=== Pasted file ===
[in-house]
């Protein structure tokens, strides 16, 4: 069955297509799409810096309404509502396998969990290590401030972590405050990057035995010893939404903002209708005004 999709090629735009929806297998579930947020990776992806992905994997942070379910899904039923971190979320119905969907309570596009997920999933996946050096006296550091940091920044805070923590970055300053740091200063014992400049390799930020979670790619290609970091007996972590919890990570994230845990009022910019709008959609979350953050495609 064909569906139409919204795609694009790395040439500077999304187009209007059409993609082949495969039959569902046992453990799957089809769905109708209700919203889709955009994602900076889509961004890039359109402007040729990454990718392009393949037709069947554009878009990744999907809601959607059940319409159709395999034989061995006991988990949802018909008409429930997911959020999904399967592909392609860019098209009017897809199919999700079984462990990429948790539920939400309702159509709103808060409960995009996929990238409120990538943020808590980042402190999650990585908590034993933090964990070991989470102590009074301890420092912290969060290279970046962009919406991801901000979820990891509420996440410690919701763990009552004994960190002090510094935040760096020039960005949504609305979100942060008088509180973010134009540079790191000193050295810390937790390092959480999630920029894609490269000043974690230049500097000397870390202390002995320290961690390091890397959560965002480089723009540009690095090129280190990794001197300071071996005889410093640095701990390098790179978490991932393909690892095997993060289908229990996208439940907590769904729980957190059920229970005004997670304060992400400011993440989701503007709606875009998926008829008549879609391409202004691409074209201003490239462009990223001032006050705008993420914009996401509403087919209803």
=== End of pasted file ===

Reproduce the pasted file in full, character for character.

[in-house]
């Protein structure tokens, strides 16, 4: 069955297509799409810096309404509502396998969990290590401030972590405050990057035995010893939404903002209708005004 999709090629735009929806297998579930947020990776992806992905994997942070379910899904039923971190979320119905969907309570596009997920999933996946050096006296550091940091920044805070923590970055300053740091200063014992400049390799930020979670790619290609970091007996972590919890990570994230845990009022910019709008959609979350953050495609 064909569906139409919204795609694009790395040439500077999304187009209007059409993609082949495969039959569902046992453990799957089809769905109708209700919203889709955009994602900076889509961004890039359109402007040729990454990718392009393949037709069947554009878009990744999907809601959607059940319409159709395999034989061995006991988990949802018909008409429930997911959020999904399967592909392609860019098209009017897809199919999700079984462990990429948790539920939400309702159509709103808060409960995009996929990238409120990538943020808590980042402190999650990585908590034993933090964990070991989470102590009074301890420092912290969060290279970046962009919406991801901000979820990891509420996440410690919701763990009552004994960190002090510094935040760096020039960005949504609305979100942060008088509180973010134009540079790191000193050295810390937790390092959480999630920029894609490269000043974690230049500097000397870390202390002995320290961690390091890397959560965002480089723009540009690095090129280190990794001197300071071996005889410093640095701990390098790179978490991932393909690892095997993060289908229990996208439940907590769904729980957190059920229970005004997670304060992400400011993440989701503007709606875009998926008829008549879609391409202004691409074209201003490239462009990223001032006050705008993420914009996401509403087919209803």